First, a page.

Apple Could Soon Be Forced To Enable Third-Party Sideloading In The US And Europe As Anti-Trust Case Against Company’s App Store Exclusivity Picks Up Pace

Tech giant Apple is not happy with the rollout of the US antitrust case that directly targeted its App Store exclusivity.

From what we can see, the legal action is said to be firing across many cylinders as per a recently published report by the country’s Justice Department which handles those breaching competition laws.

The impact could be related to Apple being forced to enable sideloading initiatives by third-party app stores located in America and in the EU. As one can suspect, it’s not a great position that the company would ever want to be in, adding a new threat in terms of competition.

For months, work has been done on this front by antitrust regulators who were busy investigating the matter that gave the iPhone maker exclusive control over its respective iPhone applications that were owned by third parties. No matter what task you’d like to execute, you would have to turn to the App Store to carry it out.

The tech giant claims it has had complete control in terms of which platforms could be enabled on the App Store and the firm also laid down a fixed set of terms that entailed 15% to 30% commission figures. This meant both the user as well as the developer would be the ones bearing the heavy costs and as expected, regulators did not like that news one bit, defining it as a prime example of breaking the competition law.

While this might seem new in the US, the EU has already gone forward to take strict action against Apple and its behavior. They have mentioned through the DMA how it’s unacceptable and would not be allowed. So what does that mean? It’s simple actually, Apple must allow competition to take place in the growing Apple app market.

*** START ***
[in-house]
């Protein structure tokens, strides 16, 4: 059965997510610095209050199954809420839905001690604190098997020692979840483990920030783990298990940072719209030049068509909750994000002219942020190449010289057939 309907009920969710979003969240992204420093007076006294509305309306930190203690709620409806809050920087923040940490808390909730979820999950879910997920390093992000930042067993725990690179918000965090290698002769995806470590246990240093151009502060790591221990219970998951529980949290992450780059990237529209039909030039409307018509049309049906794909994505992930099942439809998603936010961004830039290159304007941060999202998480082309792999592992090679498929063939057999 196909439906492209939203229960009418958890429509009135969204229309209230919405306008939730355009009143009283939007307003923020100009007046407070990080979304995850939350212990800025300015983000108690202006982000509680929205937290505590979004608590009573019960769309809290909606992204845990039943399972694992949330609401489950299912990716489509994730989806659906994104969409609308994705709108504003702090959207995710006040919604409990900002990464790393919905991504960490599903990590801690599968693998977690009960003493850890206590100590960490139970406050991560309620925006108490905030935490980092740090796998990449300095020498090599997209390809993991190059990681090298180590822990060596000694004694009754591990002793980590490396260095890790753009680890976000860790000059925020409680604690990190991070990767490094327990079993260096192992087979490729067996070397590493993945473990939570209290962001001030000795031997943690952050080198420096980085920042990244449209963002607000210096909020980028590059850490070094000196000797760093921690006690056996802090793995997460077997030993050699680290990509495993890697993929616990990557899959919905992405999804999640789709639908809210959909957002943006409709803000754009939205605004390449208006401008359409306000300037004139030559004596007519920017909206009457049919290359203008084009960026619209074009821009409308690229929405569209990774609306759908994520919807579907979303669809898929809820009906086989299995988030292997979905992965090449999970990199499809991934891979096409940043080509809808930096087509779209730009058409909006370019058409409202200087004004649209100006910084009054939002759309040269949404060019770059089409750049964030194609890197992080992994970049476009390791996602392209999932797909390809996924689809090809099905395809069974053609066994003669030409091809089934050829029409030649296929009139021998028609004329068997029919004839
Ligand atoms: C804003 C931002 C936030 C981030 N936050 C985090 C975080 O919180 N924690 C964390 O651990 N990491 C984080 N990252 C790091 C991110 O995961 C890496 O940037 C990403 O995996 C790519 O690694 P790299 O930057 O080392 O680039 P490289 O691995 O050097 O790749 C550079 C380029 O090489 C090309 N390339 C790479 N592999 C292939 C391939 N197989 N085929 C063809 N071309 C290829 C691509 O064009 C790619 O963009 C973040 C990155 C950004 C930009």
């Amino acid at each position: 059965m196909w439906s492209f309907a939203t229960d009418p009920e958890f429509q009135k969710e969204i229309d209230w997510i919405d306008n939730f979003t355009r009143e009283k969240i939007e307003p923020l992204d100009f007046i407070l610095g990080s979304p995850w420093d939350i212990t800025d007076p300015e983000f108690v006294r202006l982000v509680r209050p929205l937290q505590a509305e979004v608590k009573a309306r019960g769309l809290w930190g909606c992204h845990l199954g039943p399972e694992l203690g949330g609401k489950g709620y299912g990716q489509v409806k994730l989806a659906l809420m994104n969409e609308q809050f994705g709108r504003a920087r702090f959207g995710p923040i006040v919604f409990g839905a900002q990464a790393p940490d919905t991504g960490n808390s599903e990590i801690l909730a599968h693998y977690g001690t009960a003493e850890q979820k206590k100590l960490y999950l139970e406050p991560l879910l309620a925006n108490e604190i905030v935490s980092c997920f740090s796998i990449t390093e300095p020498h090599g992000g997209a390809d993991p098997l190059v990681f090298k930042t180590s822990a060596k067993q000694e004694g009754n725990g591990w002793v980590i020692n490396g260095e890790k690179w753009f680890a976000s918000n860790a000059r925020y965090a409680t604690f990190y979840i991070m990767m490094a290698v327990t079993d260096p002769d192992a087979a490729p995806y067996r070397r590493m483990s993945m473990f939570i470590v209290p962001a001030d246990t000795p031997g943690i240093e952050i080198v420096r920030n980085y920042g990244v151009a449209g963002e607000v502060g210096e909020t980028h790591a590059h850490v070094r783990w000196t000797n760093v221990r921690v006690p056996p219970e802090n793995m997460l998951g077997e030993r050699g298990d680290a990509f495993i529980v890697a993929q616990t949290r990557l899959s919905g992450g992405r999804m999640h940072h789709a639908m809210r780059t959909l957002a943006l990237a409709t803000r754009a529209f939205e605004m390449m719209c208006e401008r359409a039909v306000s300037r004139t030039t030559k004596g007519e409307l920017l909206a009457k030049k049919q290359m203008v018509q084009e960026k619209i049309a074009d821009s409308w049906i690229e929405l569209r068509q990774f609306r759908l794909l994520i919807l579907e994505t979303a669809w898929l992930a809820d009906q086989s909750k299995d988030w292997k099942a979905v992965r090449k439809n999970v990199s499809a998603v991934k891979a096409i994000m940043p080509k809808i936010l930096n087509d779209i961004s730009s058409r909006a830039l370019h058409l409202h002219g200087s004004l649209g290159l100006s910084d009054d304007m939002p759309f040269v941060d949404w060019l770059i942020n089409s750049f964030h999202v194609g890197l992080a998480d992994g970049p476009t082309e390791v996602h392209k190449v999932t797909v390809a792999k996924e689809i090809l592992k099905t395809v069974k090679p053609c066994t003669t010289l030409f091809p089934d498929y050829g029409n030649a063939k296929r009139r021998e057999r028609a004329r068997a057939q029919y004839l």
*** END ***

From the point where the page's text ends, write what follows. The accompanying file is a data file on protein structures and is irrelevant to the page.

The only likely means through which the firm may completely abide by the law is by enabling rival app stores across iPhones to function. The company must abide by April.

Apple has not been silent, they’ve had their teams working round the clock throughout the past year, if not longer, to get things moving in the right direction.

The recently launched anti-trust case against the Cupertino firm in the US is not something that has arisen all of a sudden. The country’s Department of Justice confirmed how they have been working hard in terms of carrying out their own investigations on this front. Therefore, plenty of competition experts hope to reach a similar conclusion. And that is certainly not in Apple’s favor.

As recently published by The Financial Times, the person in charge of the whole investigation in the US is close to making the final ruling. And he is none other than the head of the antitrust unit, Jonathan Kanter.

He has been very clear from day one how his goal is to bring big tech names imploring unlawful actions to justice. And that’s why his department has been keenly investigating Apple’s policies related to the App Store for so many years. It’s a race against time as the American Presidential elections are on the rise this year and with a change in administration, there is just limited time to close the case with an effective ruling.

Among the big tech giants likely to bring about third-party app stores across iOS, we’re suspecting software giant Microsoft to be first in line. And after that, many others are expected to follow suit, including many leading game companies. After all, games make up nearly 50% of all of the company’s revenue at the App Store.

But it’s not just the US who will make the change. Other nations to follow in the footsteps of the US will include Japan as it starts to make its own regulations on this front against companies like Apple who they believe are not following anti-trust rules. The same action would be taken against Google so it can enable third-party app stores to function and also give rise to other means of payment across apps.

Photo: Digital Information World - AIgen

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